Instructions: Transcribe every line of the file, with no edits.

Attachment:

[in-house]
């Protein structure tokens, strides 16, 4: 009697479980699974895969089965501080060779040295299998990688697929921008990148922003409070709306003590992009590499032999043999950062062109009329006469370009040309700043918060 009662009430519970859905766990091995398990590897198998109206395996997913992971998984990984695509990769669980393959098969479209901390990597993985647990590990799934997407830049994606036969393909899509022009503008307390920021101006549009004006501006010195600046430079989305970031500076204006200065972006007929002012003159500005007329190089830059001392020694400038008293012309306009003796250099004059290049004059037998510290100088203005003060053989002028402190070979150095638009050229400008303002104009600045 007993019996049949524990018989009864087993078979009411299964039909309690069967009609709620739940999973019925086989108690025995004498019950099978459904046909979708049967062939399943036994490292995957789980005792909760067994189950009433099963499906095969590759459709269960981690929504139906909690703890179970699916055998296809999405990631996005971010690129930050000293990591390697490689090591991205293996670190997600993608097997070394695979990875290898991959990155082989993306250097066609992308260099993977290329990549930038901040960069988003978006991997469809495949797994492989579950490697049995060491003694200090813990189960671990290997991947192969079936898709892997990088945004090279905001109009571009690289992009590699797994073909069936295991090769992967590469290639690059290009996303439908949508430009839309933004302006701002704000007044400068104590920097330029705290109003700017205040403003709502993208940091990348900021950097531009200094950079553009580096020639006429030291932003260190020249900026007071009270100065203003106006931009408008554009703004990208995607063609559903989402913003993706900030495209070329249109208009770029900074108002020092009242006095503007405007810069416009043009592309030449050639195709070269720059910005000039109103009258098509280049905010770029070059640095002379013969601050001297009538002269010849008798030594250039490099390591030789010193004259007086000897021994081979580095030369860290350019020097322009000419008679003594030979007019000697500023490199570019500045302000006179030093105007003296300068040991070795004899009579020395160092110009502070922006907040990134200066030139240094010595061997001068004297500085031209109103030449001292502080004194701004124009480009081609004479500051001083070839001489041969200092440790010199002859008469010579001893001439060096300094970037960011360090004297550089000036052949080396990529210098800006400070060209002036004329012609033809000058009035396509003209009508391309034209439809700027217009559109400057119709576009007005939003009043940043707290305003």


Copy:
[in-house]
């Protein structure tokens, strides 16, 4: 009697479980699974895969089965501080060779040295299998990688697929921008990148922003409070709306003590992009590499032999043999950062062109009329006469370009040309700043918060 009662009430519970859905766990091995398990590897198998109206395996997913992971998984990984695509990769669980393959098969479209901390990597993985647990590990799934997407830049994606036969393909899509022009503008307390920021101006549009004006501006010195600046430079989305970031500076204006200065972006007929002012003159500005007329190089830059001392020694400038008293012309306009003796250099004059290049004059037998510290100088203005003060053989002028402190070979150095638009050229400008303002104009600045 007993019996049949524990018989009864087993078979009411299964039909309690069967009609709620739940999973019925086989108690025995004498019950099978459904046909979708049967062939399943036994490292995957789980005792909760067994189950009433099963499906095969590759459709269960981690929504139906909690703890179970699916055998296809999405990631996005971010690129930050000293990591390697490689090591991205293996670190997600993608097997070394695979990875290898991959990155082989993306250097066609992308260099993977290329990549930038901040960069988003978006991997469809495949797994492989579950490697049995060491003694200090813990189960671990290997991947192969079936898709892997990088945004090279905001109009571009690289992009590699797994073909069936295991090769992967590469290639690059290009996303439908949508430009839309933004302006701002704000007044400068104590920097330029705290109003700017205040403003709502993208940091990348900021950097531009200094950079553009580096020639006429030291932003260190020249900026007071009270100065203003106006931009408008554009703004990208995607063609559903989402913003993706900030495209070329249109208009770029900074108002020092009242006095503007405007810069416009043009592309030449050639195709070269720059910005000039109103009258098509280049905010770029070059640095002379013969601050001297009538002269010849008798030594250039490099390591030789010193004259007086000897021994081979580095030369860290350019020097322009000419008679003594030979007019000697500023490199570019500045302000006179030093105007003296300068040991070795004899009579020395160092110009502070922006907040990134200066030139240094010595061997001068004297500085031209109103030449001292502080004194701004124009480009081609004479500051001083070839001489041969200092440790010199002859008469010579001893001439060096300094970037960011360090004297550089000036052949080396990529210098800006400070060209002036004329012609033809000058009035396509003209009508391309034209439809700027217009559109400057119709576009007005939003009043940043707290305003």